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expert reaction to study looking at genome editing of stem cells for HIV in non-human primates

A new study, published in PLOS Pathogens, investigates the genome editing of bone-morrow stem cells in pigtail macaques as a potential treatment for simian/human immunodeficiency virus (SHIV).


Dr Andrew Freedman, Reader in Infectious Diseases and Honorary Consultant Physician, Cardiff University, said:

“HIV is now a chronic condition with a near normal life expectancy for those diagnosed early and treated with lifelong combination antiretroviral therapy (cART).  Only one patient has ever been cured of HIV – the ‘Berlin patient’.  This involved a bone marrow transplant, which he underwent as part of treatment for leukaemia, using a donor with a rare genetic mutation rendering their cells resistant to HIV.  This study is aimed at trying to reproduce this in a macaque animal model using the technique of gene editing to recreate the same mutation.

Although the transplanted stem cells were able to survive and multiply in the macaques, the efficiency was not sufficient to clear HIV and cART had to be continued.  Nevertheless, this approach offers promise in the search for an eventual cure for HIV, probably in combination with other interventions such as vaccines.  However, until this is achieved, the emphasis needs to be on early diagnosis of HIV infection and prompt initiation of lifelong cART treatment, as well as continued efforts to prevent new infections.”


Dr Helen O’Neill, Lecturer in Reproductive and Molecular Genetics and Programme Director, Reproductive Science and Women’s Health, University College London, said:

“Treatment for HIV currently relies on drugs which target the viruses cell-cycle to slow HIV replication (and the progression to AIDS) (called antiretroviral therapy (ART). This lifelong therapy can be expensive, with risks of the HIV becoming resistant.

“CCR5 has long been a target of research for HIV therapy. The CCR5 receptor is used by the virus (HIV) to get into T-cells and infect an individual. Around 1:100 HIV patients, however, are protected by a mutation that prevents them from producing CCR5.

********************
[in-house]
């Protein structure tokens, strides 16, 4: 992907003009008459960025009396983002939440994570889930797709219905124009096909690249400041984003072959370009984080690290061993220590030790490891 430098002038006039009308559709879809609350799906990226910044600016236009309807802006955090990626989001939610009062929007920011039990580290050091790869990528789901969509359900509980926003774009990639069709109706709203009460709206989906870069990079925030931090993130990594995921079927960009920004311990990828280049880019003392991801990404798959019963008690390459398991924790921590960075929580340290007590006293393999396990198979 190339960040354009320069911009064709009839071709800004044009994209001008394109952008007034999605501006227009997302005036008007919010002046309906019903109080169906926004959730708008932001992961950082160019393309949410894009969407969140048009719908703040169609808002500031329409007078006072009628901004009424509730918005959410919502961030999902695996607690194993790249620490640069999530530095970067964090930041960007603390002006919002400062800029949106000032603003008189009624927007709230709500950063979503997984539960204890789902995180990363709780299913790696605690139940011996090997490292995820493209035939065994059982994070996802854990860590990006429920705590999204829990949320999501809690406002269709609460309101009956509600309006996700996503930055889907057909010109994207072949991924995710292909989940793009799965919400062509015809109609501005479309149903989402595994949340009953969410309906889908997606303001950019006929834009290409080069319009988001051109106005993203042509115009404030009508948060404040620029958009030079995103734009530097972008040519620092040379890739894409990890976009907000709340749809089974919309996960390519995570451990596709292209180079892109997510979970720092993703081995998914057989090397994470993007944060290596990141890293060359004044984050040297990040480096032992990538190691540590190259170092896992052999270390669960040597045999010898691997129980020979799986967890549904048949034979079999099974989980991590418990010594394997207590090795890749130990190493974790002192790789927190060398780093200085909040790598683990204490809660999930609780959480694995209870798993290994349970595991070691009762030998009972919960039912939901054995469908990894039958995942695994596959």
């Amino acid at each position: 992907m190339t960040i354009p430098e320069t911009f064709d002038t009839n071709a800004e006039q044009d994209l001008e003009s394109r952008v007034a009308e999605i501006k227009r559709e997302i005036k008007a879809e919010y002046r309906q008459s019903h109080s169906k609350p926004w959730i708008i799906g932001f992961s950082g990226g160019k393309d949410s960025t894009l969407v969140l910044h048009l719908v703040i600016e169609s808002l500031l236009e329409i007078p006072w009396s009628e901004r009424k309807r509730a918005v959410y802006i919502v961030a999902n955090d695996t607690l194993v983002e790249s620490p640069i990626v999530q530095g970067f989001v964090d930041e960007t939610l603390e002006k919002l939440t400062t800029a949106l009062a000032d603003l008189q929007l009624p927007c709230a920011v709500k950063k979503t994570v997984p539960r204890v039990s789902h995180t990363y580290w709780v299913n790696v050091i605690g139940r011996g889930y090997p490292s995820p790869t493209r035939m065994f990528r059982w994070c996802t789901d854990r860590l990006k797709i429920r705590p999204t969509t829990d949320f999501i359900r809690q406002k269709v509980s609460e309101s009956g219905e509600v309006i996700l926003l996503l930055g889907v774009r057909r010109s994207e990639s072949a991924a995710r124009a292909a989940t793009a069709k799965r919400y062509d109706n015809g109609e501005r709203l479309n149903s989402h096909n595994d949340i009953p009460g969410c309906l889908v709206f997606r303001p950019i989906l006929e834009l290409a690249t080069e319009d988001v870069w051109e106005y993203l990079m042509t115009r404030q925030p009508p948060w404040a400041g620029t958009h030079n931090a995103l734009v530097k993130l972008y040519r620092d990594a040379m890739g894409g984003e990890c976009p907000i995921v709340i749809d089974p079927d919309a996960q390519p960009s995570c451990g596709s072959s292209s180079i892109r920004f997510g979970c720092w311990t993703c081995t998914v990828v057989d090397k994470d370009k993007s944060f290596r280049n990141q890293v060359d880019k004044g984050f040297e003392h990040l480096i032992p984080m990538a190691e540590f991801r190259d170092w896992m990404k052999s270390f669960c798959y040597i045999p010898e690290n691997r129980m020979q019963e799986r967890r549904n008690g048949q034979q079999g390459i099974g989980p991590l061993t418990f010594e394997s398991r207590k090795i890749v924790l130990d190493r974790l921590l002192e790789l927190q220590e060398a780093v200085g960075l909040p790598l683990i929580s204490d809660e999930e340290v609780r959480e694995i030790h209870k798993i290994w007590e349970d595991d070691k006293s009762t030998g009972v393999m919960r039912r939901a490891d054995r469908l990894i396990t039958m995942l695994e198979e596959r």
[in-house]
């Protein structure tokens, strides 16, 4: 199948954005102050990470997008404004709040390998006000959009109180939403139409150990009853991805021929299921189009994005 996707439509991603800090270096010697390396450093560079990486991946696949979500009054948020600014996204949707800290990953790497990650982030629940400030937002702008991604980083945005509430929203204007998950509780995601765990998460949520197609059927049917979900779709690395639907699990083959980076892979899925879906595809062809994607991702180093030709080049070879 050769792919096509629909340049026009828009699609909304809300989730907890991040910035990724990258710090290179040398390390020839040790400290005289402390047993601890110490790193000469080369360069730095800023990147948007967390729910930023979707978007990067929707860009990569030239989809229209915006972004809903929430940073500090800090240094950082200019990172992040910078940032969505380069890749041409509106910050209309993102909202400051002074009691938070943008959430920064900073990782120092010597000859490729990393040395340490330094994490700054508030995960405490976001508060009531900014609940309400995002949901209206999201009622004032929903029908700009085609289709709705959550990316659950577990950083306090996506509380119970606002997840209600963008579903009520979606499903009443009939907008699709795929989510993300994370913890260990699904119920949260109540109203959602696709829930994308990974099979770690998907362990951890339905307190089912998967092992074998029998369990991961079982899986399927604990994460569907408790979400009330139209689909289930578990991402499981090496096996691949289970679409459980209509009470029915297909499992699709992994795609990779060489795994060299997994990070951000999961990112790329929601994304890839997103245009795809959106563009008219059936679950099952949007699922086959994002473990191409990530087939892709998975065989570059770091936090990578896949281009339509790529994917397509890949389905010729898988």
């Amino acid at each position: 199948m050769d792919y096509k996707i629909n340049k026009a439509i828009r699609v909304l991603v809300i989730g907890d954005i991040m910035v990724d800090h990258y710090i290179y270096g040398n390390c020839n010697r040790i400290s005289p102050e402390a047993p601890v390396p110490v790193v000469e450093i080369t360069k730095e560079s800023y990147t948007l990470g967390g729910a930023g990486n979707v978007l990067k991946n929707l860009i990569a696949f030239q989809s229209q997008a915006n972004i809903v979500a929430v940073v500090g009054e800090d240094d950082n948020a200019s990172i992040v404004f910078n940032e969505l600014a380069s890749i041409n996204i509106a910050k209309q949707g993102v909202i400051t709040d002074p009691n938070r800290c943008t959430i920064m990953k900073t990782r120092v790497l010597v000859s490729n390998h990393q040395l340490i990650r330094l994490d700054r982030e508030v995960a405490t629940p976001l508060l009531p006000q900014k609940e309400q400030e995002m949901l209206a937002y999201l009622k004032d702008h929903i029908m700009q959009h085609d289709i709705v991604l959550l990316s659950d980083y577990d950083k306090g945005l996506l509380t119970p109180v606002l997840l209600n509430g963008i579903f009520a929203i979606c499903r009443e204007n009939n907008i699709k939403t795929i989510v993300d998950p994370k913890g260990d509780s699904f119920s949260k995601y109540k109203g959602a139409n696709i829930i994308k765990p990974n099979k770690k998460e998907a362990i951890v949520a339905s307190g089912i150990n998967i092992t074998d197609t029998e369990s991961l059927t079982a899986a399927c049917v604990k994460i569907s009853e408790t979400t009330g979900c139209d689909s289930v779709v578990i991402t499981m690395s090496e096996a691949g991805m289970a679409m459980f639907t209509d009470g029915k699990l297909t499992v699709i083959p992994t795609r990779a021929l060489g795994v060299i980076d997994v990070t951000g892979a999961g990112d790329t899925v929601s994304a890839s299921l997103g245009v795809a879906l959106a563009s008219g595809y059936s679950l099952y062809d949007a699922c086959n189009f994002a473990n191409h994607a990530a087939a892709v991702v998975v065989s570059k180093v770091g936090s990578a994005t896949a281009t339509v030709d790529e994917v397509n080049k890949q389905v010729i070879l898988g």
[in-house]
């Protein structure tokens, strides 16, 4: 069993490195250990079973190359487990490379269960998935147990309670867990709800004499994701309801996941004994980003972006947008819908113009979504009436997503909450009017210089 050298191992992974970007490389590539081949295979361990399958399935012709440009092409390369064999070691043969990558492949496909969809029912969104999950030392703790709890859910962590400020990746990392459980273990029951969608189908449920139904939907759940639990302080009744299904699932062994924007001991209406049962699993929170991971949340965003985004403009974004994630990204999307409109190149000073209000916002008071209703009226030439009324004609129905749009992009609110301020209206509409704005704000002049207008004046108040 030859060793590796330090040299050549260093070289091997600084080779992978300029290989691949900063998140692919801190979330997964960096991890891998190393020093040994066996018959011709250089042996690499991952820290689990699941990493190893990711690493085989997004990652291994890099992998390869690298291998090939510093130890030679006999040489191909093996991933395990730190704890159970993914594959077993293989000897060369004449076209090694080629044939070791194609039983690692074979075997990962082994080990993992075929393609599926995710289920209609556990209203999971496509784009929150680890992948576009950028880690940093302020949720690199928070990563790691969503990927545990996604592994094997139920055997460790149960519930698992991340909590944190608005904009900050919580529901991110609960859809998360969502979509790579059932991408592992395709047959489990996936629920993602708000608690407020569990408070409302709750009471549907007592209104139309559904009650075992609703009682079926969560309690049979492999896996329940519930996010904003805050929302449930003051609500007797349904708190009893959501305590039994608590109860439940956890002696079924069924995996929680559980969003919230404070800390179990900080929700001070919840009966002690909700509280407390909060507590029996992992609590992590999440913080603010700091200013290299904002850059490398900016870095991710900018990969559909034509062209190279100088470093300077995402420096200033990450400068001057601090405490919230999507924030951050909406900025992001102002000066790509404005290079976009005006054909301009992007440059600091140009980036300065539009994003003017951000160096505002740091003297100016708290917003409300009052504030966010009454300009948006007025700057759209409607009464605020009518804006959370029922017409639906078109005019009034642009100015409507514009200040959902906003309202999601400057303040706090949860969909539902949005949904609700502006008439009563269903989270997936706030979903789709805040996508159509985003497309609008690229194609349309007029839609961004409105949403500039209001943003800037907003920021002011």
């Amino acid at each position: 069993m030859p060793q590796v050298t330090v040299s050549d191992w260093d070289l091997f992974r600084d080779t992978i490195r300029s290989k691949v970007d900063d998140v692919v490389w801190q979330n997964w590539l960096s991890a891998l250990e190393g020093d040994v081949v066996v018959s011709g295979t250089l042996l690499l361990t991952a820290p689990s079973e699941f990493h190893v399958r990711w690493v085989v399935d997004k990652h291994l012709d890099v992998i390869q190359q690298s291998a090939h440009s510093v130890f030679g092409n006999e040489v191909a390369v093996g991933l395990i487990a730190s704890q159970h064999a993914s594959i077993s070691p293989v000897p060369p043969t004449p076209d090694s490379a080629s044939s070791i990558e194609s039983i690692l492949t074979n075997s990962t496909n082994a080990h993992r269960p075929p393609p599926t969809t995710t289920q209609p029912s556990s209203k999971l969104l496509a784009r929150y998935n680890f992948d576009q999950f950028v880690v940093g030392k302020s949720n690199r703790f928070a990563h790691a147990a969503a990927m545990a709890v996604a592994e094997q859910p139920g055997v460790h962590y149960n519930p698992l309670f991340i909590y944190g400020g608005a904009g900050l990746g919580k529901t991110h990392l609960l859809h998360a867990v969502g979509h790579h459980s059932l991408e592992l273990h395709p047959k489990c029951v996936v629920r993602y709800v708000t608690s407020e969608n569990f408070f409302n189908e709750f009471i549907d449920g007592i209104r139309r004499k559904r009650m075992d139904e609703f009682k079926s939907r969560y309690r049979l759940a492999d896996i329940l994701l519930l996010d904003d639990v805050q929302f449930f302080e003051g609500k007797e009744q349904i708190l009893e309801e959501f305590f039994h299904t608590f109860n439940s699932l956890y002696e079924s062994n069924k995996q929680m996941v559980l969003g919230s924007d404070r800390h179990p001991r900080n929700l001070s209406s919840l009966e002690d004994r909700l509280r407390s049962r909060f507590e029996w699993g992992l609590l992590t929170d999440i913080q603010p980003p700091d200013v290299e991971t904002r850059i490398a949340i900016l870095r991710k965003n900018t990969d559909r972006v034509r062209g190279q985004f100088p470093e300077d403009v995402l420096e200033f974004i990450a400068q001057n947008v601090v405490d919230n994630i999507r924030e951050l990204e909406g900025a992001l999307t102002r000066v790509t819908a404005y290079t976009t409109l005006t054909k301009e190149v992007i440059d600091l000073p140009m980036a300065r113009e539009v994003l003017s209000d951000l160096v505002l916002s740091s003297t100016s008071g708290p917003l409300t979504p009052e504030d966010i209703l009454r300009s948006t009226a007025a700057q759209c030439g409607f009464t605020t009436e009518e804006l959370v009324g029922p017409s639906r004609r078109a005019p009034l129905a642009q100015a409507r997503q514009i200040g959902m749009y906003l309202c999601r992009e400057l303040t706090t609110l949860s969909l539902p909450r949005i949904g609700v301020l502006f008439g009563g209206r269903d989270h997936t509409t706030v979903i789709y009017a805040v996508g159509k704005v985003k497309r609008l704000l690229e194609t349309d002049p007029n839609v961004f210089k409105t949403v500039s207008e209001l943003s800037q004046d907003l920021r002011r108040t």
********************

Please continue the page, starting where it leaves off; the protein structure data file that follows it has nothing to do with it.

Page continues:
“An alternative to lifelong antiretroviral therapy is gene therapy that targets or mutates the CCR5 co-receptor in order to disrupt HIV’s ability to interact with it. Patients own cells are removed, edited and re-transfused in order to create a pool of genetically altered host cells that are less susceptible to viral infection.

“This paper uses a method of genome editing called ZFN’s to create this mutation in the cells of non-human primates. While they successfully edited these cells, the monkeys still needed ART therapy to suppress infections as the percentage of CCR5-edited cells was too low to induce remission. It is likely that with more modern genome editing tools, a higher percentage of cells would be edited and lead to better results.”


Dr Kate Bishop, Senior Group Leader, Retroviral Replication Laboratory, The Francis Crick Institute, said:

“Curing HIV is a big challenge. Only one person has ever been cured, to our knowledge, and that is Timothy Brown. In this study, Peterson and colleagues have tried to recapitulate aspects of Brown’s treatment using gene editing and autologous stem cell transplant. Unfortunately, the number of edited stem cells persisting in the monkeys was too low to make definitive statements as to whether this approach will ultimately be successful.

“There are positive signs that the edited cells do end up in tissues that harbour infected white blood cells carrying dormant viruses, known as reservoirs, which is where they would be most useful. But at the moment, the monkeys still need antiviral drugs to suppress their infections. The authors hope to improve the percentage of edited cells present in monkeys in the future, but it is not clear from this study what percentage of the body’s white blood cells would need to be edited to stop virus replicating in the absence of drugs, and whether other interventions would also be needed in parallel.

“In any event, this kind of personalised medicine would be difficult to roll out across Africa, where they have the greatest burden of HIV, so other strategies will also be needed to achieve a global cure.”


*‘Differential impact of transplantation on peripheral and tissue-associated viral reservoirs: Implications for HIV gene therapy’ by Hans-Peter Kiem et al. published in PLOS Pathogens on Thursday 19th April.


All our previous output on this subject can be seen at this weblink:


Declared interests

Dr Andrew Freedman: “I have no conflicts of interest to declare.”

Dr Kate Bishop: “I have no conflicts of interest to declare regarding this study”.

Dr Helen O’Neill: “I have no conflicts of interest.”

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